Technology is Great, but too much Can Be Detrimental
There is no doubt that the use of technology has enhanced productivity and learning in many ways. However, some of us are suspicious of the effects of overuse, and for good reason. I recently attended a seminar by William Stixrud, an well known local neuropsychologist, and I would like to share with you what I learned.
Did you know that self regulation and executive functions (which control organization and planning) are better predictors of academic success than IQ? This applies to all grade levels, including college.
Research has found that increased technology use is associated with poorer executive and self regulation skills. (On the other hand, free play helps with executive functions.) Self regulation is associated with impulse control and the ability to plan and wait for a reward. Think about which situations provide delayed rewards and which provide immediate rewards. Video games are tempting because they provide instant gratification, and thus they are difficult competition with books, homework, chores, etc.
Engaging in too much technology not only hinders our patience with delayed rewards, but also plays a role in reducing creativity, active play and exercise, and sleep, all important factors in being healthy. Time spent with technology also takes away from needed mental down time to just chill.
Like most people these days, I frequently check my emails and voice mails. However, I rarely text and am the only member of my family without a smart phone and without a personal Facebook account. I like to be in the real world. When I’m out, I like to talk to actual people and enjoy nature. If my friends have something personal to tell me, they know how to find me. Sometimes I miss the opportunity to Google something on the spot, but I can wait.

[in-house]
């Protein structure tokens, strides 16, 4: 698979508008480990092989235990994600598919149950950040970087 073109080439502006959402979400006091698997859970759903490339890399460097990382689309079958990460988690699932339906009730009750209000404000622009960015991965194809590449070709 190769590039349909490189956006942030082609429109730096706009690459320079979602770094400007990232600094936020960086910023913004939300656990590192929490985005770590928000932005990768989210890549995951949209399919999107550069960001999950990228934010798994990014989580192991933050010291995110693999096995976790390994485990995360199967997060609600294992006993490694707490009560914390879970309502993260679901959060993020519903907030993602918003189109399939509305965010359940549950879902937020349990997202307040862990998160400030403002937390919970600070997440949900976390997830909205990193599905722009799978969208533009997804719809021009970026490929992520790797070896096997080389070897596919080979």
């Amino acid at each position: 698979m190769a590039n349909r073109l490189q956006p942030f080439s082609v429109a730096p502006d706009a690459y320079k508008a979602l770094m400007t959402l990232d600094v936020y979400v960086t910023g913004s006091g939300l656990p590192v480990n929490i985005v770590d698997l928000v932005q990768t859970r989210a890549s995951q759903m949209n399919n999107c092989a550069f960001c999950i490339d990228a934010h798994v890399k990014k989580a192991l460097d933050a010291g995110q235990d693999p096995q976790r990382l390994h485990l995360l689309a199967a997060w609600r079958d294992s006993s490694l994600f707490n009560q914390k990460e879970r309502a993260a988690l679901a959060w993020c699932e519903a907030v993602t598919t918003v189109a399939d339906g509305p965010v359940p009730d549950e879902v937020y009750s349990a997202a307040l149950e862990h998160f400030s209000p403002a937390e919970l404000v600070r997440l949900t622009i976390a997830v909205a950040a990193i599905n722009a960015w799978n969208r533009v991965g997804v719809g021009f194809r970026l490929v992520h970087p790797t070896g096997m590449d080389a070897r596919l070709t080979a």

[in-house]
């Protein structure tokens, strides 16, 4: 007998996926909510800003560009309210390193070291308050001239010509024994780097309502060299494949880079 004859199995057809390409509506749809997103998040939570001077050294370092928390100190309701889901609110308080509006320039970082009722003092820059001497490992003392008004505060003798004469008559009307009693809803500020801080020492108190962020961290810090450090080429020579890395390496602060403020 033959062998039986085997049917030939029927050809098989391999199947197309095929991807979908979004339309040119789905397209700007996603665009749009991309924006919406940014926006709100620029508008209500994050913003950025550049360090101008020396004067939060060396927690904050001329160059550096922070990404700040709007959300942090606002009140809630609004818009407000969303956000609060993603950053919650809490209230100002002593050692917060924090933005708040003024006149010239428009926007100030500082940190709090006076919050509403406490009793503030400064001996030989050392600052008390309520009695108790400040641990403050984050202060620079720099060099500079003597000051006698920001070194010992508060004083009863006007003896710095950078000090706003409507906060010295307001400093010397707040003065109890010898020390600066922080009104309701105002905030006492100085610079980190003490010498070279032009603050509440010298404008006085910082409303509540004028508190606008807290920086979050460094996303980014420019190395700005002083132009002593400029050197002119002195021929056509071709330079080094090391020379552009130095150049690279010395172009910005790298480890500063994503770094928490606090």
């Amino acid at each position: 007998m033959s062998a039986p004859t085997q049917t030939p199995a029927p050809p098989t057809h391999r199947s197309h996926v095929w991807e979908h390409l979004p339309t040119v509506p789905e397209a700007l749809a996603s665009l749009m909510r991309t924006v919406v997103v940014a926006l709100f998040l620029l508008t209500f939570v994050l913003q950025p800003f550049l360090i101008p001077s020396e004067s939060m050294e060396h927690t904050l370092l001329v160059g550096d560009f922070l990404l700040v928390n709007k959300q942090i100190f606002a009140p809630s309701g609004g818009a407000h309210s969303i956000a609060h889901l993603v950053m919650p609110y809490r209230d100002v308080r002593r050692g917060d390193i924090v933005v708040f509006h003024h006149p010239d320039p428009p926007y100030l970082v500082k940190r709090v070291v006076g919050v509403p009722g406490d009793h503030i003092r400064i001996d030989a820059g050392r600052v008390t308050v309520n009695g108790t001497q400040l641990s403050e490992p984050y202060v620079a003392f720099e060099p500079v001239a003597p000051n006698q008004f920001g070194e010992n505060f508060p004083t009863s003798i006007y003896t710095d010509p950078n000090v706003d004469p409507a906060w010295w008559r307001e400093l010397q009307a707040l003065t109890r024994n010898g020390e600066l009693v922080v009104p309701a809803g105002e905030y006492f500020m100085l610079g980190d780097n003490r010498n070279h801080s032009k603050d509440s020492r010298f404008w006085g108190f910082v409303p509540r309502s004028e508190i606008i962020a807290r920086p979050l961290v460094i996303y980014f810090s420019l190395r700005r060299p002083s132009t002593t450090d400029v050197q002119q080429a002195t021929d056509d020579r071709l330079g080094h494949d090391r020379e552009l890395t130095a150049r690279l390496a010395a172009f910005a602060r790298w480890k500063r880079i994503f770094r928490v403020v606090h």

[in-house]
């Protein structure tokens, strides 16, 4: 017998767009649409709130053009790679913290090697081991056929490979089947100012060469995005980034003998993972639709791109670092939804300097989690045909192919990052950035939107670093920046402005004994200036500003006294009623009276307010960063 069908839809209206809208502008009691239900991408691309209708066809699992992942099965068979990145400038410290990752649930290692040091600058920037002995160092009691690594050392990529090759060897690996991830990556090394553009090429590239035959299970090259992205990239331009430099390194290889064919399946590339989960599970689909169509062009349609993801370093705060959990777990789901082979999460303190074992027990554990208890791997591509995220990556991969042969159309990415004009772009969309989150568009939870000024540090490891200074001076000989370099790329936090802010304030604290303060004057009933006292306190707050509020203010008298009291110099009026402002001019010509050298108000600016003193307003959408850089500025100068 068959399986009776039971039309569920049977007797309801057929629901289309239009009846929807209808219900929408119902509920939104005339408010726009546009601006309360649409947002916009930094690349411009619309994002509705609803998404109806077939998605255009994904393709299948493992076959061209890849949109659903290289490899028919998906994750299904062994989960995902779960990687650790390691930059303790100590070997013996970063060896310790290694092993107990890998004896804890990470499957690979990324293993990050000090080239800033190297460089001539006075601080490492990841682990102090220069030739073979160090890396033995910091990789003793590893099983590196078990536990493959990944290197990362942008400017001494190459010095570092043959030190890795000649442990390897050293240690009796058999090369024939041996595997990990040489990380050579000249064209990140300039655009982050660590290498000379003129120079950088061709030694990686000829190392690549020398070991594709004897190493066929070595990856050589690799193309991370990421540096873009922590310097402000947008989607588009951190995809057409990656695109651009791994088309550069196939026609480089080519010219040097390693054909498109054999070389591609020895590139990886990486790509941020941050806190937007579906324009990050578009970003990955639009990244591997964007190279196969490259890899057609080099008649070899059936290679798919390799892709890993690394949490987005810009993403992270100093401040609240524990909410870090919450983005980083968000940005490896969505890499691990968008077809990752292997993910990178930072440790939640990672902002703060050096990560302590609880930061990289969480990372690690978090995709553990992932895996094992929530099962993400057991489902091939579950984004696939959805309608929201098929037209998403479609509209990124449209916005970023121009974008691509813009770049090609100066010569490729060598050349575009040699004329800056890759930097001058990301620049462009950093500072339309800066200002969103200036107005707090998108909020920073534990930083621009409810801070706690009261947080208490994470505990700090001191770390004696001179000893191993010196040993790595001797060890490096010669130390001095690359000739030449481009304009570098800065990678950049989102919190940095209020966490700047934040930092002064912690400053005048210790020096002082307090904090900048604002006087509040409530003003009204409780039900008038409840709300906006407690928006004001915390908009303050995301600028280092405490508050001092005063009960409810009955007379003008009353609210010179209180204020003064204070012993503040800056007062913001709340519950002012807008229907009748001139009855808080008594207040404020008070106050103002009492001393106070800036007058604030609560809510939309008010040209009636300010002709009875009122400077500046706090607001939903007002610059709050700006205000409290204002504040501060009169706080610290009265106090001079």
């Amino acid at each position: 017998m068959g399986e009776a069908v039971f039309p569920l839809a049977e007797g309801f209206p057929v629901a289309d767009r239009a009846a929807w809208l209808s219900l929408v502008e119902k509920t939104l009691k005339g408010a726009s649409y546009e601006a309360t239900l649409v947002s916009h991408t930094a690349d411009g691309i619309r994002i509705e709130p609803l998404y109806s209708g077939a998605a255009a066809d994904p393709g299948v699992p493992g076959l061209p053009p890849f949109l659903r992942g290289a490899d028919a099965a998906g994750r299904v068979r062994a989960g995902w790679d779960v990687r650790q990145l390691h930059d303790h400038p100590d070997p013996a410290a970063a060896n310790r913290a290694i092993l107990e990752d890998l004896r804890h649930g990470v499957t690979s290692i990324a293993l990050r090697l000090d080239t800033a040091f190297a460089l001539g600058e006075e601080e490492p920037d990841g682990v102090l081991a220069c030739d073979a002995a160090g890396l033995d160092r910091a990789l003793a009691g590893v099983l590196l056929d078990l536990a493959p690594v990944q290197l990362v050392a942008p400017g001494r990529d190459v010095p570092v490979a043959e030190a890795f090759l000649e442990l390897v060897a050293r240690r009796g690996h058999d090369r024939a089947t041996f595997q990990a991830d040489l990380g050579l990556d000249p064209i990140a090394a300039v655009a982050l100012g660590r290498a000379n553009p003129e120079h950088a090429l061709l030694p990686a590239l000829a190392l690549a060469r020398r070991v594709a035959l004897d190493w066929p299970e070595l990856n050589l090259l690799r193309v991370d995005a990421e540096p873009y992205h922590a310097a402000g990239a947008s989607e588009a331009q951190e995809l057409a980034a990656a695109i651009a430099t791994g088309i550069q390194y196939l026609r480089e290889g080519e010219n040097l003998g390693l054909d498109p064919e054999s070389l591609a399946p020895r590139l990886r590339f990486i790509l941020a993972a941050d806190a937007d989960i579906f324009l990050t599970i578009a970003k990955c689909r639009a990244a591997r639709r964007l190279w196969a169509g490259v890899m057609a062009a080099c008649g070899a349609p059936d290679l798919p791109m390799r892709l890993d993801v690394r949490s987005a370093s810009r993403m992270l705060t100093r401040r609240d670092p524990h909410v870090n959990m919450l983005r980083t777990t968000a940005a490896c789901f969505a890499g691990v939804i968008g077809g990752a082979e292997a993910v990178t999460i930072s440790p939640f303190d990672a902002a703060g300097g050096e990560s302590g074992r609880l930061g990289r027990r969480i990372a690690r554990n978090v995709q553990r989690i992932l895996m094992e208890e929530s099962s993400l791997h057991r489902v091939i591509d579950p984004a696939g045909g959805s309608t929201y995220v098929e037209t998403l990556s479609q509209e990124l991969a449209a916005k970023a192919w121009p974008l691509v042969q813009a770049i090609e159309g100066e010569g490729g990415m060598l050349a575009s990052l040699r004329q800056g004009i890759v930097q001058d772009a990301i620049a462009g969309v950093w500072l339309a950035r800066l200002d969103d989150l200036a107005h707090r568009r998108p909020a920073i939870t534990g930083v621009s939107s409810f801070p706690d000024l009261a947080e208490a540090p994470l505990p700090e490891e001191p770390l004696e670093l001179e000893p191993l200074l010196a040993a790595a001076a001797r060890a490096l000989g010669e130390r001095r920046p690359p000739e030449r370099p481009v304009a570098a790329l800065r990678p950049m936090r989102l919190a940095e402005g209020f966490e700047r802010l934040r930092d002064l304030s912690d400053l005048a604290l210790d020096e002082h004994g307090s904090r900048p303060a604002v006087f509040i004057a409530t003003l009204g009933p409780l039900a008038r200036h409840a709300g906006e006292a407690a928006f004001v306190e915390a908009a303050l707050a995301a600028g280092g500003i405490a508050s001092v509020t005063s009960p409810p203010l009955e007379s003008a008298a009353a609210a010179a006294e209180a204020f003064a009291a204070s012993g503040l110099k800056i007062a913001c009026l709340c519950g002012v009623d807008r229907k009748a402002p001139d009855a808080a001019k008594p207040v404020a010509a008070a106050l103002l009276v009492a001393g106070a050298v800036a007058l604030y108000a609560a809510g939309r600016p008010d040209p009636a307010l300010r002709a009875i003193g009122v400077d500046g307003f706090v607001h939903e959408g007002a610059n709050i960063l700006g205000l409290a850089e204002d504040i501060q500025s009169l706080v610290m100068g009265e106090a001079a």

I don’t expect you to give up your phone, but consider having technology free periods of the day for your whole family. Don’t let your kids sleep with their phones; the phones should be off and charging overnight. Enjoy your e-books, but once in awhile get some regular books from the library. Spend some unplugged time with your kids, doing something you all enjoy. Choose activities that involve nature, like hiking, camping, and biking; studies show that both nature and exercise can help reduce stress. Taking away your kids’ technology for periods of time may be hard, but it can provide appealing alternatives instead. Ultimately, it will be worth the effort.
Studies have shown that screen time is an independent risk factor for stress, as well as attention and behavioral problems. Screens of all kinds are here to stay, but take the challenge to find more alluring things to do.
Written by Cheryl Gedzelman, taken from lecture by William Stixrud, Ph.D. clinical neuropsychologist.